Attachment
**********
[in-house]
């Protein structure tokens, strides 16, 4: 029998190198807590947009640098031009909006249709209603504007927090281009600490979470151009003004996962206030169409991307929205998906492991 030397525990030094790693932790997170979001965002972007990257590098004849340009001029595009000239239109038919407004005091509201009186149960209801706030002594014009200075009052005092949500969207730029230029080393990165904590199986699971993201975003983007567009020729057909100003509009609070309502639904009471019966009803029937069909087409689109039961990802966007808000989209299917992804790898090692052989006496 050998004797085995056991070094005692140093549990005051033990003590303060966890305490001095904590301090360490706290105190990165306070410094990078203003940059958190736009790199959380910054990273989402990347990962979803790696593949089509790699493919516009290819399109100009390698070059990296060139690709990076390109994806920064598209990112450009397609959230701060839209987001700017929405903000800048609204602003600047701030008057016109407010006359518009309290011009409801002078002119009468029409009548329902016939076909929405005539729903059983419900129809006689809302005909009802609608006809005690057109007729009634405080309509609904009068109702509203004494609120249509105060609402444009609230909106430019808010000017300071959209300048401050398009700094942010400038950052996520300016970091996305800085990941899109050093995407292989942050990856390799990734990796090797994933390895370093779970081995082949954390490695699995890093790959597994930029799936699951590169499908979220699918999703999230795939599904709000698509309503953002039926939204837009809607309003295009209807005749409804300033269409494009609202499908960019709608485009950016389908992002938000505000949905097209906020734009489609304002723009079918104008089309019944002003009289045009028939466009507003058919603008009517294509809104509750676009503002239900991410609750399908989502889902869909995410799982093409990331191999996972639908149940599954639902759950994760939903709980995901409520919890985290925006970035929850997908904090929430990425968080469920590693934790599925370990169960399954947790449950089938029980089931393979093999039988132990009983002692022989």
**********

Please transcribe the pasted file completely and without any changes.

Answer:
[in-house]
């Protein structure tokens, strides 16, 4: 029998190198807590947009640098031009909006249709209603504007927090281009600490979470151009003004996962206030169409991307929205998906492991 030397525990030094790693932790997170979001965002972007990257590098004849340009001029595009000239239109038919407004005091509201009186149960209801706030002594014009200075009052005092949500969207730029230029080393990165904590199986699971993201975003983007567009020729057909100003509009609070309502639904009471019966009803029937069909087409689109039961990802966007808000989209299917992804790898090692052989006496 050998004797085995056991070094005692140093549990005051033990003590303060966890305490001095904590301090360490706290105190990165306070410094990078203003940059958190736009790199959380910054990273989402990347990962979803790696593949089509790699493919516009290819399109100009390698070059990296060139690709990076390109994806920064598209990112450009397609959230701060839209987001700017929405903000800048609204602003600047701030008057016109407010006359518009309290011009409801002078002119009468029409009548329902016939076909929405005539729903059983419900129809006689809302005909009802609608006809005690057109007729009634405080309509609904009068109702509203004494609120249509105060609402444009609230909106430019808010000017300071959209300048401050398009700094942010400038950052996520300016970091996305800085990941899109050093995407292989942050990856390799990734990796090797994933390895370093779970081995082949954390490695699995890093790959597994930029799936699951590169499908979220699918999703999230795939599904709000698509309503953002039926939204837009809607309003295009209807005749409804300033269409494009609202499908960019709608485009950016389908992002938000505000949905097209906020734009489609304002723009079918104008089309019944002003009289045009028939466009507003058919603008009517294509809104509750676009503002239900991410609750399908989502889902869909995410799982093409990331191999996972639908149940599954639902759950994760939903709980995901409520919890985290925006970035929850997908904090929430990425968080469920590693934790599925370990169960399954947790449950089938029980089931393979093999039988132990009983002692022989």